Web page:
"Even a 90-minute trip from Onicha to Owere seems like a death wish. Those who are alive are robbed of sleep. Those unlucky are robbed of life."
Southeastern Nigeria is witnessing a baptism of blood, sweat and tears. For a region known as Nigeria's most peaceful not long ago, its slide into wanton state and non-state violence is a reality of grave concern. The actors are variegated, as are the typologies of the violence: assassinations and targeted killing of law enforcement officers; citizens terrorized by sit-at-home enforcers; indiscriminate arrests and extra-judicial killings by military forces; contract killing and armed robberies, etc.
People travelling in tinted SUVs do so at grave personal risk today. Worse still if they're travelling with police or army escort. Others going about their businesses are also unsafe. Even a 90-minute trip from Onicha to Owere seems like a death wish. Those who are alive are robbed of sleep. Those unlucky are robbed of life.
This sorry path was a destination foretold and forewarned, but there is certainly enough blame to go round. There is the inertia caused by poor governance in the region. We have governors who do not pay salaries, who owe pensioners, who do not create employment, who do not respond to the open extortion of their citizens by police officers. They also failed to respond to the loss of lives in Igbo communities at the hands of Fulani-herder militias. Their lack of legitimacy created the vacuum that Nnamdi Kanu occupied and exploited.
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Then you have IPOB/ESN, whose agents felt the only way to assert their grievances and those of the region was to burn down police stations and target security agents. It seemed like a good gamble to endure since no one loved the police, and the Fulani herders were run out of our bushes. Finally, there is Buhari's government breaching international law to rendition Kanu to Nigeria and initiate a contrived trial. Sure, the violence preceded Kanu's rendition, but his shambolic trial made it worse. One mustn’t forget the multiple jailbreaks across the region, which unleashed into the society, people who are supposed to be locked up.
At first, many in the region quickly rationalized the utility of IPOB/ESN's actions, even as the group treated the Southeast like their personal gulag. Some even believed they were exercising freewill solidarity towards the Biafran course. But the danger of riding a tiger is that one can easily end up in the animal's belly. To disagree with IPOB was to be called names and, in some cases, threatened. We heard all kinds of silly rationalizations for their crude strategies. Rosa Parks and Nelson Mandela were even dubiously cited as justification for the carnage in our land.
The escalation of danger to the present precipice reminds me of the boiling frog theory. The theory holds that the frog reacts to a pot of boiling water in two ways. If the frog is suddenly thrust into steaming water, it will immediately jump out. However, if the animal is put into water which is then boiled slowly, it will not perceive the danger. Instead, it will keep adjusting to the temperature of the boiling pot until it is cooked to death. The provenance of this claim is not known, but it serves as a relevant metaphor for how an entire region somnambulated in the face of danger until it is too late. Even politicians shamelessly sought to take advantage of IPOB's seeming popularity despite their misguided tactics. Some of us also took refuge in our silence and said nothing. We watched people conveniently declare after every attack that it is the work of the DSS. We cowardly denied the truth of our own eyes and chose the warmth of a convenient lie.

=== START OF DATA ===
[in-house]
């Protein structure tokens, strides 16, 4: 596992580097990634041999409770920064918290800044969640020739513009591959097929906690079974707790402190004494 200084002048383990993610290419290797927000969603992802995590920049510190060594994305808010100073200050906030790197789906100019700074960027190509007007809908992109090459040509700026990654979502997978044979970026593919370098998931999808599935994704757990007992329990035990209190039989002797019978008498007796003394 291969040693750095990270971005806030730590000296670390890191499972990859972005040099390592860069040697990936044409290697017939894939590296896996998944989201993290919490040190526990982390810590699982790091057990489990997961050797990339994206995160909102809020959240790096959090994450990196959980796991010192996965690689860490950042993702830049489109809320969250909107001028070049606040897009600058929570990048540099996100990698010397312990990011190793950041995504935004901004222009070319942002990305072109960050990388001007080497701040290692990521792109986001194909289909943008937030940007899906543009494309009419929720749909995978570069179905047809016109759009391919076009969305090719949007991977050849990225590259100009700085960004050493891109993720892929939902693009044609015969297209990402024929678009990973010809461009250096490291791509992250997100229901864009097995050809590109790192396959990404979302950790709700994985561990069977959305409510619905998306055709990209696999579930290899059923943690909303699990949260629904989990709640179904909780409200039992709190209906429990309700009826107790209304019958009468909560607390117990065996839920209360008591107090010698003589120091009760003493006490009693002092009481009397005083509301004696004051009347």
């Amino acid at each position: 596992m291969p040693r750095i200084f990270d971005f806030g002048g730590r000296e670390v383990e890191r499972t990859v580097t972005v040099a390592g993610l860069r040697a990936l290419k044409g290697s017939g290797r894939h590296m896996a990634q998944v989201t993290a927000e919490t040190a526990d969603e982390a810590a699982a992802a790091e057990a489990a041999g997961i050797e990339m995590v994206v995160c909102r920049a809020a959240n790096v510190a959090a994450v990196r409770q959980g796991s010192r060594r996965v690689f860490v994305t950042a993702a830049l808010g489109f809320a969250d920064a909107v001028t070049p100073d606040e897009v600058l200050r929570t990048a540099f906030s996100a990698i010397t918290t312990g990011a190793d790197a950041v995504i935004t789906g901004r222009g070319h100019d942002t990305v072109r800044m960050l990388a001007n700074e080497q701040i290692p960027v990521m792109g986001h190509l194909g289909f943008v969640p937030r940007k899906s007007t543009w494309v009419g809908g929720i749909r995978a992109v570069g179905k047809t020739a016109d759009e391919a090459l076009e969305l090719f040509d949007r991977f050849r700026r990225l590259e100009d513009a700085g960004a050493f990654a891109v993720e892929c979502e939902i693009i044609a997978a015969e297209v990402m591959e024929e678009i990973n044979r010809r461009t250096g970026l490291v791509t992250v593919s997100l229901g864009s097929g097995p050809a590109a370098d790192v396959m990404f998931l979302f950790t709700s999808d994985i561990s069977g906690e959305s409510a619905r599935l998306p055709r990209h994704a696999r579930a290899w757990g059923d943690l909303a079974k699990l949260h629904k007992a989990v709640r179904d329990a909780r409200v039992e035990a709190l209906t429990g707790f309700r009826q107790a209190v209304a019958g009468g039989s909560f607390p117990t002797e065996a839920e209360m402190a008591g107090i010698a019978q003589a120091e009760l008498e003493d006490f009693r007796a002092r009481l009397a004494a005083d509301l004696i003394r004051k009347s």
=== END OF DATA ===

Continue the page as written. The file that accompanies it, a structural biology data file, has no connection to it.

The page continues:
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Things have now come to a head. The Southeast is now a custodian of some of the most lethal elements in the country. Too many faceless killers, too many unknown gunmen and too many unknown soldiers. Neither life nor property is safe, no matter the lies we try to tell ourselves. Without some modicum of certainty and normalcy, a society begins to fold into itself. When this happens, people and investments flee. Those who stay are often unable to commit their resources to the land. Those who flee do so with pain and trauma that may take a lot of time to heal. Slowly and steadily, such a land surrenders its promise to the dark forces that have cordoned it from light. We may act like all is well, but we are just ignoring the corpses piling up in our courtyards. It does not change the reality.
With 2023 elections fast approaching, Buhari has the Southeast region, which he hates so much, where he wants it. He knows that IPOB is now a fragmented entity, laden with internal squabbles. It cannot bring under control the violence it started. All manner of killers now operate under their logo, with or without their permission. It is a lesson of how not to start what you cannot finish.
Buhari knows that the impetus of the Biafran agitation has now been muddied, if not overtaken by an orgy of senseless violence. He needn't worry about Nigeria's territorial integrity anymore. He has taken a ringside seat to watch the region crumble and burn. Campaign season will soon commence, and politicians and their supporters will be doing so at enormous risk. An unimaginable apathy may plague election turnout. The danger is that even if people braved the climate of fear to vote, a shady INEC will have found sufficient alibi to underreport the numbers. For a region struggling to pull its weight nationally, our shackles only seem to be multiplying.
In a time like this, the age-old Igbo adage that says, "onye ajuru anaghi aju onwe ya" comes to mind, and I dare add, provides some comfort. The Southeast must rise and free itself from the pestilence of its current captors, whomever they may be.